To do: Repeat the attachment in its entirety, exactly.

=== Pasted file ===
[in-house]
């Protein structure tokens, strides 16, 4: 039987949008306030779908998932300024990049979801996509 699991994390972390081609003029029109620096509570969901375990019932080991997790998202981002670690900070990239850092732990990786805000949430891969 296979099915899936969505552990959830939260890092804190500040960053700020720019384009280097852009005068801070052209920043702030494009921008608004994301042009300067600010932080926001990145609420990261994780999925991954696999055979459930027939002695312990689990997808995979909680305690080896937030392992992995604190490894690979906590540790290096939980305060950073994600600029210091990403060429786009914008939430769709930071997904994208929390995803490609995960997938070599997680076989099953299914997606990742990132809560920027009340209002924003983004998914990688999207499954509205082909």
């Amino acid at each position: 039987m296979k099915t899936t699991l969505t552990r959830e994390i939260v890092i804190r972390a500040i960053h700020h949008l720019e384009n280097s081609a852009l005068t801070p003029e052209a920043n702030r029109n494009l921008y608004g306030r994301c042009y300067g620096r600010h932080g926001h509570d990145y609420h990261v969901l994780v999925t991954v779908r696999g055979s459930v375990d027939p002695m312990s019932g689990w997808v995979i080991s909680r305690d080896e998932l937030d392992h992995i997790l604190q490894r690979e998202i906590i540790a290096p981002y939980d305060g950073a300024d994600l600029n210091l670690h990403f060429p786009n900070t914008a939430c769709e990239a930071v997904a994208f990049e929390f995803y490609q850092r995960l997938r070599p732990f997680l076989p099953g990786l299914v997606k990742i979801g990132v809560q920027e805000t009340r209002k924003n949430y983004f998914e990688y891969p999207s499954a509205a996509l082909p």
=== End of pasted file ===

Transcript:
[in-house]
């Protein structure tokens, strides 16, 4: 039987949008306030779908998932300024990049979801996509 699991994390972390081609003029029109620096509570969901375990019932080991997790998202981002670690900070990239850092732990990786805000949430891969 296979099915899936969505552990959830939260890092804190500040960053700020720019384009280097852009005068801070052209920043702030494009921008608004994301042009300067600010932080926001990145609420990261994780999925991954696999055979459930027939002695312990689990997808995979909680305690080896937030392992992995604190490894690979906590540790290096939980305060950073994600600029210091990403060429786009914008939430769709930071997904994208929390995803490609995960997938070599997680076989099953299914997606990742990132809560920027009340209002924003983004998914990688999207499954509205082909």
């Amino acid at each position: 039987m296979k099915t899936t699991l969505t552990r959830e994390i939260v890092i804190r972390a500040i960053h700020h949008l720019e384009n280097s081609a852009l005068t801070p003029e052209a920043n702030r029109n494009l921008y608004g306030r994301c042009y300067g620096r600010h932080g926001h509570d990145y609420h990261v969901l994780v999925t991954v779908r696999g055979s459930v375990d027939p002695m312990s019932g689990w997808v995979i080991s909680r305690d080896e998932l937030d392992h992995i997790l604190q490894r690979e998202i906590i540790a290096p981002y939980d305060g950073a300024d994600l600029n210091l670690h990403f060429p786009n900070t914008a939430c769709e990239a930071v997904a994208f990049e929390f995803y490609q850092r995960l997938r070599p732990f997680l076989p099953g990786l299914v997606k990742i979801g990132v809560q920027e805000t009340r209002k924003n949430y983004f998914e990688y891969p999207s499954a509205a996509l082909p």